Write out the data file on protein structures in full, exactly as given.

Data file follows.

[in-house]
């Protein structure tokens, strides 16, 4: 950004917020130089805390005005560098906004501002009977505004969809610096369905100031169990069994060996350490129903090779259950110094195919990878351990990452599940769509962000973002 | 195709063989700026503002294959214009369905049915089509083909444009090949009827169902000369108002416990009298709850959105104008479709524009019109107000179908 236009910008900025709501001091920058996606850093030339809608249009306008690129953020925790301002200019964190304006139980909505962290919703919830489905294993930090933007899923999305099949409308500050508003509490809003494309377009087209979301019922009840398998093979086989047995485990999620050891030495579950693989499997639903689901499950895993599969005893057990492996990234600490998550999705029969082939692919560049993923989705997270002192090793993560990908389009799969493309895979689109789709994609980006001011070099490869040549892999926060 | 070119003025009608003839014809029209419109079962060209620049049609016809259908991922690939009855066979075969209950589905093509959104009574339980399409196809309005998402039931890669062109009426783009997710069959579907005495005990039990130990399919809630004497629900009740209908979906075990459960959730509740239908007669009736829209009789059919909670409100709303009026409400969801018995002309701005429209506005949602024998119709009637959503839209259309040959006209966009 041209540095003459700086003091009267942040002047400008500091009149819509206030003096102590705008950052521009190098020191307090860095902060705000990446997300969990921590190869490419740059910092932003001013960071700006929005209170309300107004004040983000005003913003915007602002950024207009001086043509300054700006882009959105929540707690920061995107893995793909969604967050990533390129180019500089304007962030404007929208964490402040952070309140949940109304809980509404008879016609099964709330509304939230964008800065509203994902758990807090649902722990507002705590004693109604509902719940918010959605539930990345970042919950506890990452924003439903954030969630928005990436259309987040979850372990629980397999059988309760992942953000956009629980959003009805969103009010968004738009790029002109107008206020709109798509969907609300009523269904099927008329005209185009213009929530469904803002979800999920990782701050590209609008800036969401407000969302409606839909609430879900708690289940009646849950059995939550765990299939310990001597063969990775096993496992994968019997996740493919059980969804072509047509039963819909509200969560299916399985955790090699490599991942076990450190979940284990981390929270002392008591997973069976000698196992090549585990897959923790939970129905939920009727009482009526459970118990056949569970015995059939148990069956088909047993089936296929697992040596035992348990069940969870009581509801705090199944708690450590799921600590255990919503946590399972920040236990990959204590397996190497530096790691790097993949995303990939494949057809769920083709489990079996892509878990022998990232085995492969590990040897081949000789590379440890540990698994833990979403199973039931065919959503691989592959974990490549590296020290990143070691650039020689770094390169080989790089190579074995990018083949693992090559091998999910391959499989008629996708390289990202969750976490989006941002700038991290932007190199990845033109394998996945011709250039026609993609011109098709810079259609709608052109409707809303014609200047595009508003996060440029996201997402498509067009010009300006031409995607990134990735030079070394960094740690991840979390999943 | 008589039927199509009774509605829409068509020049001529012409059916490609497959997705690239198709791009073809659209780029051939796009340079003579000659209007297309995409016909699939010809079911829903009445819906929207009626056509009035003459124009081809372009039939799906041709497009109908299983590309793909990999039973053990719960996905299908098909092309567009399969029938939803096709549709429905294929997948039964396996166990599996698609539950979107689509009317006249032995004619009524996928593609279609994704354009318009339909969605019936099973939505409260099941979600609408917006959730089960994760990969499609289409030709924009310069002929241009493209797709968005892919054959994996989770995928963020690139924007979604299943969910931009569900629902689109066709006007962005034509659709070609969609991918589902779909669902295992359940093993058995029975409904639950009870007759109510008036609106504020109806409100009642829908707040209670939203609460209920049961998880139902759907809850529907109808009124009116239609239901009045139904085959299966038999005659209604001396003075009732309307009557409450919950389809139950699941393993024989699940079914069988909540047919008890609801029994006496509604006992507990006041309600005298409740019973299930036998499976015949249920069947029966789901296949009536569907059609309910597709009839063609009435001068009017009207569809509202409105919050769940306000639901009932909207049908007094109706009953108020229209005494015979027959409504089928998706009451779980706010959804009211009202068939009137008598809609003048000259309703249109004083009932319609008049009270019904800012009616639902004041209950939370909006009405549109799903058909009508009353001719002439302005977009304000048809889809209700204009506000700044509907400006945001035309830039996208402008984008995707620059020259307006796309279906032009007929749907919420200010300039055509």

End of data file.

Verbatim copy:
[in-house]
């Protein structure tokens, strides 16, 4: 950004917020130089805390005005560098906004501002009977505004969809610096369905100031169990069994060996350490129903090779259950110094195919990878351990990452599940769509962000973002 | 195709063989700026503002294959214009369905049915089509083909444009090949009827169902000369108002416990009298709850959105104008479709524009019109107000179908 236009910008900025709501001091920058996606850093030339809608249009306008690129953020925790301002200019964190304006139980909505962290919703919830489905294993930090933007899923999305099949409308500050508003509490809003494309377009087209979301019922009840398998093979086989047995485990999620050891030495579950693989499997639903689901499950895993599969005893057990492996990234600490998550999705029969082939692919560049993923989705997270002192090793993560990908389009799969493309895979689109789709994609980006001011070099490869040549892999926060 | 070119003025009608003839014809029209419109079962060209620049049609016809259908991922690939009855066979075969209950589905093509959104009574339980399409196809309005998402039931890669062109009426783009997710069959579907005495005990039990130990399919809630004497629900009740209908979906075990459960959730509740239908007669009736829209009789059919909670409100709303009026409400969801018995002309701005429209506005949602024998119709009637959503839209259309040959006209966009 041209540095003459700086003091009267942040002047400008500091009149819509206030003096102590705008950052521009190098020191307090860095902060705000990446997300969990921590190869490419740059910092932003001013960071700006929005209170309300107004004040983000005003913003915007602002950024207009001086043509300054700006882009959105929540707690920061995107893995793909969604967050990533390129180019500089304007962030404007929208964490402040952070309140949940109304809980509404008879016609099964709330509304939230964008800065509203994902758990807090649902722990507002705590004693109604509902719940918010959605539930990345970042919950506890990452924003439903954030969630928005990436259309987040979850372990629980397999059988309760992942953000956009629980959003009805969103009010968004738009790029002109107008206020709109798509969907609300009523269904099927008329005209185009213009929530469904803002979800999920990782701050590209609008800036969401407000969302409606839909609430879900708690289940009646849950059995939550765990299939310990001597063969990775096993496992994968019997996740493919059980969804072509047509039963819909509200969560299916399985955790090699490599991942076990450190979940284990981390929270002392008591997973069976000698196992090549585990897959923790939970129905939920009727009482009526459970118990056949569970015995059939148990069956088909047993089936296929697992040596035992348990069940969870009581509801705090199944708690450590799921600590255990919503946590399972920040236990990959204590397996190497530096790691790097993949995303990939494949057809769920083709489990079996892509878990022998990232085995492969590990040897081949000789590379440890540990698994833990979403199973039931065919959503691989592959974990490549590296020290990143070691650039020689770094390169080989790089190579074995990018083949693992090559091998999910391959499989008629996708390289990202969750976490989006941002700038991290932007190199990845033109394998996945011709250039026609993609011109098709810079259609709608052109409707809303014609200047595009508003996060440029996201997402498509067009010009300006031409995607990134990735030079070394960094740690991840979390999943 | 008589039927199509009774509605829409068509020049001529012409059916490609497959997705690239198709791009073809659209780029051939796009340079003579000659209007297309995409016909699939010809079911829903009445819906929207009626056509009035003459124009081809372009039939799906041709497009109908299983590309793909990999039973053990719960996905299908098909092309567009399969029938939803096709549709429905294929997948039964396996166990599996698609539950979107689509009317006249032995004619009524996928593609279609994704354009318009339909969605019936099973939505409260099941979600609408917006959730089960994760990969499609289409030709924009310069002929241009493209797709968005892919054959994996989770995928963020690139924007979604299943969910931009569900629902689109066709006007962005034509659709070609969609991918589902779909669902295992359940093993058995029975409904639950009870007759109510008036609106504020109806409100009642829908707040209670939203609460209920049961998880139902759907809850529907109808009124009116239609239901009045139904085959299966038999005659209604001396003075009732309307009557409450919950389809139950699941393993024989699940079914069988909540047919008890609801029994006496509604006992507990006041309600005298409740019973299930036998499976015949249920069947029966789901296949009536569907059609309910597709009839063609009435001068009017009207569809509202409105919050769940306000639901009932909207049908007094109706009953108020229209005494015979027959409504089928998706009451779980706010959804009211009202068939009137008598809609003048000259309703249109004083009932319609008049009270019904800012009616639902004041209950939370909006009405549109799903058909009508009353001719002439302005977009304000048809889809209700204009506000700044509907400006945001035309830039996208402008984008995707620059020259307006796309279906032009007929749907919420200010300039055509």